On January 24th, DeSales Media celebrates the feast of our founder, St. Francis de Sales. Although he’s not as famous a saint as the Francis from Assisi, St. Francis de Sales was a revolutionary preacher and advocate for the laity at a critical time in the Church’s history. Francis de Sales’ skills as a clear thinker, a pastoral and insightful spiritual mentor, and an intelligent writer were gifts to his flock in the diocese of Geneva and beyond.
Who is Francis?
Let’s start with the basics. Francis de Sales was the definition of a Renaissance man. And not just because he lived during the Renaissance. He was a multi-talented young gentleman from a noble family, with a great love for education.
From the age of 13 to 21, Francis studied at the Jesuit College of Clermont in Paris, studying the liberal arts in addition to fencing, riding, and dancing—classes that were prerequisite to acceptance in polite society!
After graduation, he studied law and theology at the University of Padua. His father wanted him to begin practicing as a lawyer, but Francis privately vowed to become a priest. Despite his father’s insistence (and even setting up a betrothal for Francis! Talk about a Helicopter Parent.) Francis refused marriage and was eventually ordained a priest in 1593.
Francis spent most of his priestly career in the Franco-Swiss city of Annecy, after a brief and harrowing stint in Geneva. As the seat of Protestant reformer, John Calvin, Geneva was the capital of the Calvinist movement and was hostile to Catholics. In 1602, Francis was appointed bishop of Geneva, but he ruled from the nearby town of Annecy, since Calvinists had completely overtaken Geneva.
As bishop, Francis de Sales displayed a great love and devotion to his flock. He began to publish his spiritual writings. His most famous— Introduction to the Devout Life —was a groundbreaking book, as it was addressed not to other clergy or religious, but to regular men and women trying to live lives of holiness in the world.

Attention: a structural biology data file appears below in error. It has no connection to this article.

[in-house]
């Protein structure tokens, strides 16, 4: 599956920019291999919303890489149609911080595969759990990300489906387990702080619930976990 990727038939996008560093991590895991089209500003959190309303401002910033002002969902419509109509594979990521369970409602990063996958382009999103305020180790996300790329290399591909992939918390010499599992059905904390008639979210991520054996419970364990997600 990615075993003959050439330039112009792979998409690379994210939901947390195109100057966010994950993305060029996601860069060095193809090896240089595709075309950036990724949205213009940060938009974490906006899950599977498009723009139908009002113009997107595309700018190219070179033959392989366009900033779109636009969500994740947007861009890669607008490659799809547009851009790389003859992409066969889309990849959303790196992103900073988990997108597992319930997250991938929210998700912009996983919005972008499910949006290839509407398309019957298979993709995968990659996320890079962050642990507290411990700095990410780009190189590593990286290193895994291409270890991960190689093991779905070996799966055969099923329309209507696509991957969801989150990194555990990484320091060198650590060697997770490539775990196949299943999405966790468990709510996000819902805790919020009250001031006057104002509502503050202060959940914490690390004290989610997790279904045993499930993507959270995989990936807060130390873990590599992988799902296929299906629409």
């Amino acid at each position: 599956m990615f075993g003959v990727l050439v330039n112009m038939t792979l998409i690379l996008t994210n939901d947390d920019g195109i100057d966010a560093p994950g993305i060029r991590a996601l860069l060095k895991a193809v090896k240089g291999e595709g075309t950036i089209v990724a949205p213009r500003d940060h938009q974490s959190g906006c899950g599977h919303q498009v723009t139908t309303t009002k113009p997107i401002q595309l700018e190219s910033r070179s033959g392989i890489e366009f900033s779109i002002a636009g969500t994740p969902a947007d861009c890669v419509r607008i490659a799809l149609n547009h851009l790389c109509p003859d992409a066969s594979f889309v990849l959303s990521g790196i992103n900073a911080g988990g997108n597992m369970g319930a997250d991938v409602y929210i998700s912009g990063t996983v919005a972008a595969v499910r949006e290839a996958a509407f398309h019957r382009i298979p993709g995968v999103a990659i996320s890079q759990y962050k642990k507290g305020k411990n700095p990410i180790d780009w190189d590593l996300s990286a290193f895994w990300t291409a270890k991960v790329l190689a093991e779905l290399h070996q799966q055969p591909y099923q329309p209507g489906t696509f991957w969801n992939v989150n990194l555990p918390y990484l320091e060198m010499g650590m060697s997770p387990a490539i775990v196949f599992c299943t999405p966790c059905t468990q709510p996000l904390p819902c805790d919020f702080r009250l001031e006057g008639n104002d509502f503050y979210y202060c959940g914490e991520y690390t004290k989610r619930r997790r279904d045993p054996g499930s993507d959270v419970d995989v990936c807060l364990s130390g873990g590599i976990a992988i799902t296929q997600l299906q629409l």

In their welcome packet, each DeSales Media employee receives a copy of Francis de Sales’ Introduction to the Devout Life . So, as a celebration of this unique and powerful saint, we present some key takeaways from Introduction to the Devout Life .
Follow the Revolution
In the first chapter of Introduction to the Devout Life , Francis de Sales states his intended audience pretty clearly:
“My purpose is to instruct those who live in town, within families, or at court, and by their state of life are obliged to live an ordinary life as to outward appearances” (22).
The Protestant reformers—Luther, Calvin, Zwingli—all took advantage of contemporary technological advancements to bring about their populist-fueled reforms.
Each of these three major reformers relied on the new printing press technology to create cheap, easily-circulated pamphlets and books. Less than a hundred years old, the Gutenberg printing press created a whole new genre of religious pamphlets, easily distributed between households.
Preachers could extend their influence beyond the boundaries of their pulpit. They addressed their messages not to the kings or the powerful, but to those at the bottom of the hierarchy of power: those who were truly in need of and looking for good news. One of the leading minds of the Catholic Reformation, also known as the Counter-Reformation, Francis de Sales addressed his written preaching to the exact same audience.
He addressed those living “amid the hazards of this mortal life.” The popularity of his book over the past 400 years is a reminder that success in ministry is found by meeting the congregation where they are—by following trends and finding ways to make God’s message known within them.
Use Words Wisely
As a lawyer, Francis was highly aware of the power of words (and the importance of precise language).
What we say affects how we love. The words that we use always affect our relationships with others. The words that we say affect how we depict and encounter our relationship with God.
In Introduction to the Devout Life , Francis de Sales focuses on pursuing virtue in our language. He writes at length on our how language can affect others, particularly those less wise or less powerful than us
“for even if you do not speak with an evil intention those who hear it may take it in a different way. An evil word falling into a weak heart grows and spreads like a drop of oil on a piece of linen cloth” (182).
Francis de Sales asks us to take responsibility for our speech. Any human action can have unintended consequences, but particularly our words. How many times have we been hurt by an off-handed remark from a friend, spouse, or sibling? How many times have we realized too late an unintended connotation of a quick comment?
The more we practice speaking intentionally and thoughtfully, the less likely we are to cause harm to others.